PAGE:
Probiotic Effects on Late-onset Sepsis in Very Preterm Infants: A Randomized Controlled Trial
BACKGROUND AND OBJECTIVE: Late-onset sepsis frequently complicates prematurity, contributing to morbidity and mortality. Probiotics may reduce mortality and necrotizing enterocolitis (NEC) in preterm infants, with unclear effect on late-onset sepsis. This study aimed to determine the effect of administering a specific combination of probiotics to very preterm infants on culture-proven late-onset sepsis.
METHODS: A prospective multicenter, double-blinded, placebo-controlled, randomized trial compared daily administration of a probiotic combination (Bifidobacterium infantis, Streptococcus thermophilus, and Bifidobacterium lactis, containing 1 × 109 total organisms) with placebo (maltodextrin) in infants born before 32 completed weeks’ gestation weighing <1500 g. The primary outcome was at least 1 episode of definite late-onset sepsis.
RESULTS: Between October 2007 and November 2011, 1099 very preterm infants from Australia and New Zealand were randomized. Rates of definite late-onset sepsis (16.2%), NEC of Bell stage 2 or more (4.4%), and mortality (5.1%) were low in controls, with high breast milk feeding rates (96.9%). No significant difference in definite late-onset sepsis or all-cause mortality was found, but this probiotic combination reduced NEC of Bell stage 2 or more (2.0% versus 4.4%; relative risk 0.46, 95% confidence interval 0.23 to 0.93, P = .03; number needed to treat 43, 95% confidence interval 23 to 333).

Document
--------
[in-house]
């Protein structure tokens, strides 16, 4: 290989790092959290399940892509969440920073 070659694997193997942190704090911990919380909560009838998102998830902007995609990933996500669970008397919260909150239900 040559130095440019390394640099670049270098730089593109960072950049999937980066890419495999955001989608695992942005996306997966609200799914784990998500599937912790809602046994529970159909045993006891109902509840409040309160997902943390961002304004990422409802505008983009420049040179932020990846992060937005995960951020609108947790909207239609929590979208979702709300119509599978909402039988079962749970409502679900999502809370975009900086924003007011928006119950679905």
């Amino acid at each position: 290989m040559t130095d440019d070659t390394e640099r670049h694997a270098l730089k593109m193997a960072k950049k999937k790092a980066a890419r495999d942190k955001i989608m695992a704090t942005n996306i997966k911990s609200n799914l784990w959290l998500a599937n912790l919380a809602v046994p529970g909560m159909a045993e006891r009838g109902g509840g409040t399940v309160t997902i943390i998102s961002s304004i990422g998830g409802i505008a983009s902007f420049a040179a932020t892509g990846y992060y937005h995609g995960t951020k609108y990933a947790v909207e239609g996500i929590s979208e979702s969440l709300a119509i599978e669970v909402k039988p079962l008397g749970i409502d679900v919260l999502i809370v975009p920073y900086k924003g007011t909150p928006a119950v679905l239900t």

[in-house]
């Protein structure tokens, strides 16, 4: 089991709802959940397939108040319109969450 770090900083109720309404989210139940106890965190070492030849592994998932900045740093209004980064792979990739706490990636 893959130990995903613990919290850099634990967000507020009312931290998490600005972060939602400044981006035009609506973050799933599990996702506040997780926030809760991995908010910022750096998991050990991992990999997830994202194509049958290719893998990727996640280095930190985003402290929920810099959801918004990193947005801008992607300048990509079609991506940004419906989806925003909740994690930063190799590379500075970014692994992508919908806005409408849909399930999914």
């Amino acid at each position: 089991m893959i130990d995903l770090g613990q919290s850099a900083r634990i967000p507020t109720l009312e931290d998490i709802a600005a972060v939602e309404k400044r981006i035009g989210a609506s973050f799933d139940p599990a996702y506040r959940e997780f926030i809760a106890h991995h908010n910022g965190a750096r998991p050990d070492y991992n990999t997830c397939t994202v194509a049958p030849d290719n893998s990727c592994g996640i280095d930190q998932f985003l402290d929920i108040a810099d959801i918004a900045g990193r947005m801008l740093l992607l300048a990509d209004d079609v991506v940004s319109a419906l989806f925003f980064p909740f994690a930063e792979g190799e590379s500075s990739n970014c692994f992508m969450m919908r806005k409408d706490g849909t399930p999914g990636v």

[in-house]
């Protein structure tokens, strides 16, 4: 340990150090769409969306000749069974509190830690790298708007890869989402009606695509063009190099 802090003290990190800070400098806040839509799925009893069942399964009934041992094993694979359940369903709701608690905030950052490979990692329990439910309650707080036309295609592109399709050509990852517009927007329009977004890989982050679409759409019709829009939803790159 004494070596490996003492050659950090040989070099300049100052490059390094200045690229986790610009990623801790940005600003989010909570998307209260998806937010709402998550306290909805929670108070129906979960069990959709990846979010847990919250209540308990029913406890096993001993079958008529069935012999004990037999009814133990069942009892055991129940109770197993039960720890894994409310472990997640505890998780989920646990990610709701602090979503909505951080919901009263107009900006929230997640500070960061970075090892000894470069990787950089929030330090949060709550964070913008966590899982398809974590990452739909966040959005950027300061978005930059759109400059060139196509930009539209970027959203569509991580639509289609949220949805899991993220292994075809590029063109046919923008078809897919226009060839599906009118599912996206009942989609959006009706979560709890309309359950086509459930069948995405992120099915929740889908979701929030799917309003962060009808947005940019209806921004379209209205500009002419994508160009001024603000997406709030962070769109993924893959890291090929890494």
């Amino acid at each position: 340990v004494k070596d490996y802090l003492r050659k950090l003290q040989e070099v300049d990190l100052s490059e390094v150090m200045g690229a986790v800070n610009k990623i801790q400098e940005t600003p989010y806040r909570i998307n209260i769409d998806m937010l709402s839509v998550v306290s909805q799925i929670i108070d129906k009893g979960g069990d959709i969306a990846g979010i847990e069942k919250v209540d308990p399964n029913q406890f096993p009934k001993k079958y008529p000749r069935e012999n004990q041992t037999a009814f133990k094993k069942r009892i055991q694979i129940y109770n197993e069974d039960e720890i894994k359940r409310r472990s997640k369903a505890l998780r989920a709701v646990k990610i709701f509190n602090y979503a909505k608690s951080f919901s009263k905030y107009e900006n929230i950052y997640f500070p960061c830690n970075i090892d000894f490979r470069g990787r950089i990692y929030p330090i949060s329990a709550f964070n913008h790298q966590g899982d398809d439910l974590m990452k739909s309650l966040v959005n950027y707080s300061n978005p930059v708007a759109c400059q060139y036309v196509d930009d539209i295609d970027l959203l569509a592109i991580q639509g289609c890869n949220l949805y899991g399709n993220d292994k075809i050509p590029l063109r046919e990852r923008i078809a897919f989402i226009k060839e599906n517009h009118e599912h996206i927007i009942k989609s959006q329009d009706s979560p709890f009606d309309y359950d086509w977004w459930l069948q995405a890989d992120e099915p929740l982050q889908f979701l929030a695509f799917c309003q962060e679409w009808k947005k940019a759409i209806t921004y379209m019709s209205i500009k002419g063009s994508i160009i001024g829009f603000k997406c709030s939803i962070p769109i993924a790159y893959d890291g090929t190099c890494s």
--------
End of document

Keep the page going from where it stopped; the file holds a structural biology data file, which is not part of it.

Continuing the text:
CONCLUSIONS: The probiotics B infantis, S thermophilus, and B lactis significantly reduced NEC of Bell stage 2 or more in very preterm infants, but not definite late-onset sepsis or mortality. Treatment with this combination of probiotics appears to be safe.
- CI —
- confidence interval
- CoNS —
- coagulase-negative staphylococci
- NEC —
- necrotizing enterocolitis
- RCT —
- randomized controlled trial
- RR —
- relative risk
What’s Known on This Subject:
Late-onset sepsis is a frequent complication of prematurity, contributing to morbidity and mortality. Although evidence is accumulating that administration of probiotics to very preterm infants reduces necrotizing enterocolitis (NEC) and all-cause mortality, the effect on late-onset sepsis is less clear.
What This Study Adds:
The probiotic combination Bifidobacterium infantis, Streptococcus thermophilus, and Bifidobacterium lactis reduced NEC in very preterm infants, but not mortality or late-onset sepsis. Probiotics may be of greatest global value in neonatal settings with high rates of NEC.